Her intention to reveal the identity behind the anonymous Twitter account was first made public after Florida Gov. Ron DeSantis’ press secretary Christina Pushaw shared a screengrab of an email she allegedly received from Lorenz in April 2022

It’s not the first time Lorenz has generated controversy. She faced backlash online earlier this year when she published a piece revealing the identity of the person behind the Libs of TikTok Twitter account.

The account has 1.2 million followers and regularly posts videos that were originally published on TikTok featuring liberals allegedly ‘grooming’ children on LGBT issues.

Lorenz’s intention to reveal the identity of the account holder – whom she later named as Chaya Raichik, who worked as a real estate agent in Brooklyn – first became public knowledge on April 18 when Florida Gov. Ron DeSantis’ press secretary shared a screenshot of an email allegedly sent by Lorenz asking for comment on the story.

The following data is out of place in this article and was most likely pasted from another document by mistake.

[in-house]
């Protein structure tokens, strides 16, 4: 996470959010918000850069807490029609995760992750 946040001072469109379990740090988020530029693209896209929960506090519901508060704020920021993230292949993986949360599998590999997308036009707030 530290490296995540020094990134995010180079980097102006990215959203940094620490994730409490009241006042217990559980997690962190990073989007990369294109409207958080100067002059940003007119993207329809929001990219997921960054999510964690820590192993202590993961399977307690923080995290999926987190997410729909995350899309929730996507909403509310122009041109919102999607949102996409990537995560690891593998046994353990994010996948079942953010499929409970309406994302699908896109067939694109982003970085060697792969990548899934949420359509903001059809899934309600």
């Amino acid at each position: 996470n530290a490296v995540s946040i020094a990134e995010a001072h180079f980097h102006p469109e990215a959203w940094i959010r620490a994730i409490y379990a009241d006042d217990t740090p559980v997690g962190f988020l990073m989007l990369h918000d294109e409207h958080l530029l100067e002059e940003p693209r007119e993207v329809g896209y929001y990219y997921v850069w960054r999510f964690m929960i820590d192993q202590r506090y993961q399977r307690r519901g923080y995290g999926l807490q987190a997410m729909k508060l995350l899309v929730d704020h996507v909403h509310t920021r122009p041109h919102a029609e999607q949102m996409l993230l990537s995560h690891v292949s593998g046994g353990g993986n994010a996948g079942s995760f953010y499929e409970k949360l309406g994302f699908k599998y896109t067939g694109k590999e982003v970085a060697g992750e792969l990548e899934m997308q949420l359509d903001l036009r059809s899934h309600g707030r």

The email showed Lorenz was working on a story ‘exposing the woman’ behind the Libs of TikTok account, and asking Christina Pushaw for a comment.

She simply replied in the tweet with a clown emoji.

Soon after, conservatives on Twitter accused Lorenz of ‘doxxing’ and harassing the creator. Many also accused her of hypocrisy for allegedly exposing another woman to the same type of online harassment she had complained of receiving in an MSNBC interview.

By April 19, the Libs of TikTok account shared a photo apparently showing Lorenz at the house of some of Raichik’s relatives.

Raichik wrote at the time: ‘Thankfully I’m currently holed up in a safe location.

‘I’m confident we will get through this and come out even stronger.’

Washington Post columnist Taylor Lorenz had accused an editor at the Drudge Report of harassing her online

Drudge Report founder Matt Drudge said nobody from his publication had contacted her and asked her for a correction